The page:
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I have searched the googles for this and have found that you use

extern "C" {
#include "header.h"
}

To include a C library inside of a C++ library... however, when I do this. The C++ program seems to pick up all my #defines and struct definitions but none of the function declarations leaving me with undefined reference to `function'.

Here is a minimal amount of src I am using.

json.h

//json.h
typedef struct json_object json_object;
struct json_object {
    char key[15][50];
    int size;
    char value[15][50];
};
void json_parseText(char * text, struct json_object *jo);

test.cpp

//test.cpp
extern "C" {
    #include "json.h"
}

int main() {
    struct json_object jo;
    char * keyVal;
    char * text = "{ \"MsgType\": \"article\" }";

    json_parseText(text, &jo);
}

g++ yields the following:

test.cpp:(.text+0x2c): undefined reference to `json_parseText'

notice that it is not complaining about the struct definition, so it seems like it got that from the header file. But not the function. This baffles me. I have never used C++ before now, but for my testing framework it must be in C++. Let me know if you have any thoughts on how to fix this. Thanks.

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How do you use code or library with the implementation of the json_parseText? –  elevener Aug 19 '11 at 21:15
2  
It's not complaining about the missing declaration of the function, it's complaining that it can't find the actual function body. Are you linking the library/source that contains the function? –  Omri Barel Aug 19 '11 at 21:16
2  
+1 for starting with a clear small example that exhibits the problem, although the problem actually has nothing to do with the header file. You need to learn the distinction between a header and library, and between compilation and linking. GCC unfortunately conceals the boundary between compiler and linker with a single command that does both actions, and by also hiding the compiled object file in the error text. –  RBerteig Aug 19 '11 at 21:29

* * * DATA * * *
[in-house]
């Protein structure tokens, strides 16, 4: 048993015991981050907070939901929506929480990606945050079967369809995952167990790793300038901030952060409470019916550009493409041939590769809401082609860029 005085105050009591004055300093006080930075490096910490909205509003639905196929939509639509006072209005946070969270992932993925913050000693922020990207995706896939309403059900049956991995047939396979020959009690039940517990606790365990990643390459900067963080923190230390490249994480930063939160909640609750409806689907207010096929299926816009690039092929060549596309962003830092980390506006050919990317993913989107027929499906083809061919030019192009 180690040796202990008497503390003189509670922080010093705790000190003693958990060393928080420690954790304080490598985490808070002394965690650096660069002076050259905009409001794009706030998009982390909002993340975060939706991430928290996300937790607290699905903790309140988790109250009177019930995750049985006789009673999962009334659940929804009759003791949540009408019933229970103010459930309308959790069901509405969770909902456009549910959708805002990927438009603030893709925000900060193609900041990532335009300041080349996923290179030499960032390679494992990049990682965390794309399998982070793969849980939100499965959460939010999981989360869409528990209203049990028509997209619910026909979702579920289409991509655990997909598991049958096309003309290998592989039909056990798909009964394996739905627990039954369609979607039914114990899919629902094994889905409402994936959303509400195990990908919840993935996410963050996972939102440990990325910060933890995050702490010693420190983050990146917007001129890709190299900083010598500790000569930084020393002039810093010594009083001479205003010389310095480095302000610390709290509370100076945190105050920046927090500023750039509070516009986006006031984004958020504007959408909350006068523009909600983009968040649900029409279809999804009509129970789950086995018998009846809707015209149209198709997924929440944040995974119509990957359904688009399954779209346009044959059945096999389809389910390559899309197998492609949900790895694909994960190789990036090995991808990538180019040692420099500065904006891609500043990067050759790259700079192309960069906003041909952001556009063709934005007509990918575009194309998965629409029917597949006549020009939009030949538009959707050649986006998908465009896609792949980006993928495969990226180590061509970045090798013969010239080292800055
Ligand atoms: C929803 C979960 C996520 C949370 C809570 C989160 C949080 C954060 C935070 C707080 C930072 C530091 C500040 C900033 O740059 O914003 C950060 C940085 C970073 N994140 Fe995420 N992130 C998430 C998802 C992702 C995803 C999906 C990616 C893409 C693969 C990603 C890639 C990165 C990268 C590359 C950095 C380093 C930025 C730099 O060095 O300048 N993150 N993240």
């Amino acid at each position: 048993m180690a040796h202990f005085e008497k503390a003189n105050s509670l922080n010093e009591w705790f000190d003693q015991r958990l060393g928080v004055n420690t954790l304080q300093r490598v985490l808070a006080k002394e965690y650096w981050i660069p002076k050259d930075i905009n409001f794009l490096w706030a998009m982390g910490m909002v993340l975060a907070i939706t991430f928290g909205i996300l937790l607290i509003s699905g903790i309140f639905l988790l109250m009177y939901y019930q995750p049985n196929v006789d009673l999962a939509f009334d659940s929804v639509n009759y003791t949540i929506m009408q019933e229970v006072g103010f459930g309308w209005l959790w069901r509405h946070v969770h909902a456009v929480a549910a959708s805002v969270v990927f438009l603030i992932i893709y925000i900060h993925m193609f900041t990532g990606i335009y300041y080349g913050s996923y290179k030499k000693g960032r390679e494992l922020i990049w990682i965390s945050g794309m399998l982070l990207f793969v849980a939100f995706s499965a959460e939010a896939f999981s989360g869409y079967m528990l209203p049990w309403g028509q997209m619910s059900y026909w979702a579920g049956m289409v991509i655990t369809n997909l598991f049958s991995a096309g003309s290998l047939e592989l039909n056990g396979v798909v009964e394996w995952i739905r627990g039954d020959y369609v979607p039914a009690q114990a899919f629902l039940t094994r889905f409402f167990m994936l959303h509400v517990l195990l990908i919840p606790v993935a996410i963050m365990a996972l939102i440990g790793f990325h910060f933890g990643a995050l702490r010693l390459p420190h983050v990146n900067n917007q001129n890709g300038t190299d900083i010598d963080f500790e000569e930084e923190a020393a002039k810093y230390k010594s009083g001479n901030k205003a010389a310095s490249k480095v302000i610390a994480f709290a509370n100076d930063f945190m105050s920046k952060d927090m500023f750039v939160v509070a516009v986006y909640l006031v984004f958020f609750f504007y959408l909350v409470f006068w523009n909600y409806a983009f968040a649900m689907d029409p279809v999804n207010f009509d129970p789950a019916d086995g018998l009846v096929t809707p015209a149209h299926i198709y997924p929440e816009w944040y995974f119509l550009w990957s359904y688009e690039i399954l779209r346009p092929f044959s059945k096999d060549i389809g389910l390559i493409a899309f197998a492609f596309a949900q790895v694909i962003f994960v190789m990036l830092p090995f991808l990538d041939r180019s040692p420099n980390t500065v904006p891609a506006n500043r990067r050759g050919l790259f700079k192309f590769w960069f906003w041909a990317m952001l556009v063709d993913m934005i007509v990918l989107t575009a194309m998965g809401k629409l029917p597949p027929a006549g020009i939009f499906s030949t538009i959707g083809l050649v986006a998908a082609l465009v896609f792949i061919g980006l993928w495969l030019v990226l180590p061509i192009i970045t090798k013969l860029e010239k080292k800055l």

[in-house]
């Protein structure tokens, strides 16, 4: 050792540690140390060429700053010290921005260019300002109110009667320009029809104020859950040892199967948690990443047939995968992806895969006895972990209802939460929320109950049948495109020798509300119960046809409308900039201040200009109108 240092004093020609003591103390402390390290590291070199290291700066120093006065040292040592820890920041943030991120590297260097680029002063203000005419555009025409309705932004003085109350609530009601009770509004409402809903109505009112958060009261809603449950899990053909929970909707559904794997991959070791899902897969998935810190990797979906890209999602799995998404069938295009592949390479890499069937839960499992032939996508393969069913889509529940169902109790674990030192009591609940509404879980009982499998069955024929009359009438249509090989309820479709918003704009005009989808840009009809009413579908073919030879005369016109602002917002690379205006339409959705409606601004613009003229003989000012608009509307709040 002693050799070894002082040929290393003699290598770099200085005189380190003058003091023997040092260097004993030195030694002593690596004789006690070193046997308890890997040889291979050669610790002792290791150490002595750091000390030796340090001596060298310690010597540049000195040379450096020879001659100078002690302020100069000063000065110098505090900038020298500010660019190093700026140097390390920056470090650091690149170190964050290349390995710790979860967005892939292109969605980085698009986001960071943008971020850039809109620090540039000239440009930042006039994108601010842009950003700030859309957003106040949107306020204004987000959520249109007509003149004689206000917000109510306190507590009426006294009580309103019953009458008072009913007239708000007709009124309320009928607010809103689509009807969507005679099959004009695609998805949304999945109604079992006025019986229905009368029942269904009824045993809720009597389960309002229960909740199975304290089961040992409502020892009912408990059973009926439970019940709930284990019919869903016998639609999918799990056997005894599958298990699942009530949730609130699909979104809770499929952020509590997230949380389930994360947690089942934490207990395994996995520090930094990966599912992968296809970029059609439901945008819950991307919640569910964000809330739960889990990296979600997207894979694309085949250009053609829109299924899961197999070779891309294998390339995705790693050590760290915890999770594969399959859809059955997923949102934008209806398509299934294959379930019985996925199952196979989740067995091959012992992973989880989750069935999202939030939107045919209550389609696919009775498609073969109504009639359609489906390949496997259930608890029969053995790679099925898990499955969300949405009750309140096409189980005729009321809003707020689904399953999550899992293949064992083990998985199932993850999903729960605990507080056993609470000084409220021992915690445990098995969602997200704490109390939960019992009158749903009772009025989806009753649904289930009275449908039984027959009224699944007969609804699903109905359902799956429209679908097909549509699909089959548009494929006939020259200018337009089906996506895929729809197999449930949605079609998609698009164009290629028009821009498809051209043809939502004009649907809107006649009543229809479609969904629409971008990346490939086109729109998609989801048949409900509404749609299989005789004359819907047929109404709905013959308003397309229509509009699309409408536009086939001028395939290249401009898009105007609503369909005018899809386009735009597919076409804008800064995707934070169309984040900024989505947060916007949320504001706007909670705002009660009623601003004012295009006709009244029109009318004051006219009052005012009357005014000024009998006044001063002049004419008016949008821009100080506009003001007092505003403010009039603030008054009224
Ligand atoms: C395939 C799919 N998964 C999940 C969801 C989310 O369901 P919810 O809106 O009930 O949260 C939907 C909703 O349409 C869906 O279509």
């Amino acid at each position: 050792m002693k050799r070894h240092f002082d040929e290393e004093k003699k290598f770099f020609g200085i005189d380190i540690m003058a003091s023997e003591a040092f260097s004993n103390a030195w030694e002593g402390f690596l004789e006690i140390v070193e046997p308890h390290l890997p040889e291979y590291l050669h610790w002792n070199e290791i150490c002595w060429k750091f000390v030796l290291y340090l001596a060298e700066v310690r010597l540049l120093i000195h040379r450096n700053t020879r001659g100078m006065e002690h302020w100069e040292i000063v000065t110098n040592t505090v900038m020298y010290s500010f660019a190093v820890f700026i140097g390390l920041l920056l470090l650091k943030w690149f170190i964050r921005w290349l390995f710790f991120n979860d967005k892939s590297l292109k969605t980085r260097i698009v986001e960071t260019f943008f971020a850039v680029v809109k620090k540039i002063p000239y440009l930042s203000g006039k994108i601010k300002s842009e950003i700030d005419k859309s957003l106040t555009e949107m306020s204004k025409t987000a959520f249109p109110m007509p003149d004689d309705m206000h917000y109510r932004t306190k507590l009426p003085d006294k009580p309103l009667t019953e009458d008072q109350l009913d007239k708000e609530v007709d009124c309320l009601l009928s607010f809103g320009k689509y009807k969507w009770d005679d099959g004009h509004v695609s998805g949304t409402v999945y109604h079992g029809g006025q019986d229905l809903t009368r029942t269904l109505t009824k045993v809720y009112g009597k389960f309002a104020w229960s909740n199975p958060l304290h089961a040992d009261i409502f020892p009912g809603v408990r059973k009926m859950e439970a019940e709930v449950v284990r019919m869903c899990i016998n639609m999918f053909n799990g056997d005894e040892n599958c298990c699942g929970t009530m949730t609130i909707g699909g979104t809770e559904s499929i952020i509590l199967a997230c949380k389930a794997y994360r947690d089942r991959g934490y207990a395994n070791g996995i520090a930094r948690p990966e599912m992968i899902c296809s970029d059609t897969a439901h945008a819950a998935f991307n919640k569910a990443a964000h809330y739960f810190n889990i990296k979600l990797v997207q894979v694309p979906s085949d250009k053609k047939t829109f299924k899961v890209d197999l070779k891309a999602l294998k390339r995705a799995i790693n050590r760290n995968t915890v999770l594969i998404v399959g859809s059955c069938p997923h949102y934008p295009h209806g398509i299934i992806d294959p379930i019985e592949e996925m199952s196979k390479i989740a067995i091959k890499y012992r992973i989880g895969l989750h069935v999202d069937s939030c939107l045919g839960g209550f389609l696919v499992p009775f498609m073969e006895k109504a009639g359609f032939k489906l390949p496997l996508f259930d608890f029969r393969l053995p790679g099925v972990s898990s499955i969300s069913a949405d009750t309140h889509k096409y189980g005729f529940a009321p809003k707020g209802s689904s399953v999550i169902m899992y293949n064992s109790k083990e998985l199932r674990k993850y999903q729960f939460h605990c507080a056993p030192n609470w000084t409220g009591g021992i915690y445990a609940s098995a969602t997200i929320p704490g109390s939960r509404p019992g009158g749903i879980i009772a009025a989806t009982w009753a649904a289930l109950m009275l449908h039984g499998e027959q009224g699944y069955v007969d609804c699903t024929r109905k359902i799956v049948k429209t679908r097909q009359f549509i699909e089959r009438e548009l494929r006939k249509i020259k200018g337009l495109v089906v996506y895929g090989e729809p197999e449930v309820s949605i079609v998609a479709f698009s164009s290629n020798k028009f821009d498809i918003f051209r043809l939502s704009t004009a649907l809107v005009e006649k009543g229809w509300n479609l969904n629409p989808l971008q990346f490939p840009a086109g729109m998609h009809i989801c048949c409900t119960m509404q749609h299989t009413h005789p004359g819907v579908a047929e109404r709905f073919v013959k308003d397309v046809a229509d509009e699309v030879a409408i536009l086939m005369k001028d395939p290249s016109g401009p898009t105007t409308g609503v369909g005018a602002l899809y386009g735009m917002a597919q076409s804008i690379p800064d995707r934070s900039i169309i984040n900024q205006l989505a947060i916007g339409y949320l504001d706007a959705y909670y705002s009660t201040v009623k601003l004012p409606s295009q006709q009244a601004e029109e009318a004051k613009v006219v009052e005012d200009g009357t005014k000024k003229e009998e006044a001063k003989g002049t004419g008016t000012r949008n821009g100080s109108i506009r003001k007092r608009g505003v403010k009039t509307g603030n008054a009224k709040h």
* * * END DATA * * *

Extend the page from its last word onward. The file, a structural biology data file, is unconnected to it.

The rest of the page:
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1 Answer

up vote 14 down vote accepted

That's a link-time error. In other words, your C++ compiler picked your header all right; you just forgot to link with your library.

Right now, you tell your compiler that such functions and structures exist, but not where it can find them.

For a shared library (.so), you'll have to pass -l[lib name] to G++; you might also have to specify additional folders in the library search path, as -l requires a file name (without the extension) instead of a path. For a static library (.a), you'll have to include its path in the files to compile.

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So I would g++ test.cpp /foo/json.c? it is not a .so –  Steven Aug 19 '11 at 21:36
1  
@Steven: Better to compile the translation units separately: g++ -c test.cpp, gcc -c json.c, g++ -o prog test.o json.o. –  Kerrek SB Aug 19 '11 at 22:02
    
@Steven, yes, you need to compile the C source along with your program if you want to use the functions it defines. –  zneak Aug 19 '11 at 22:03
    
Thanks guys. It works now! –  Steven Aug 19 '11 at 22:10
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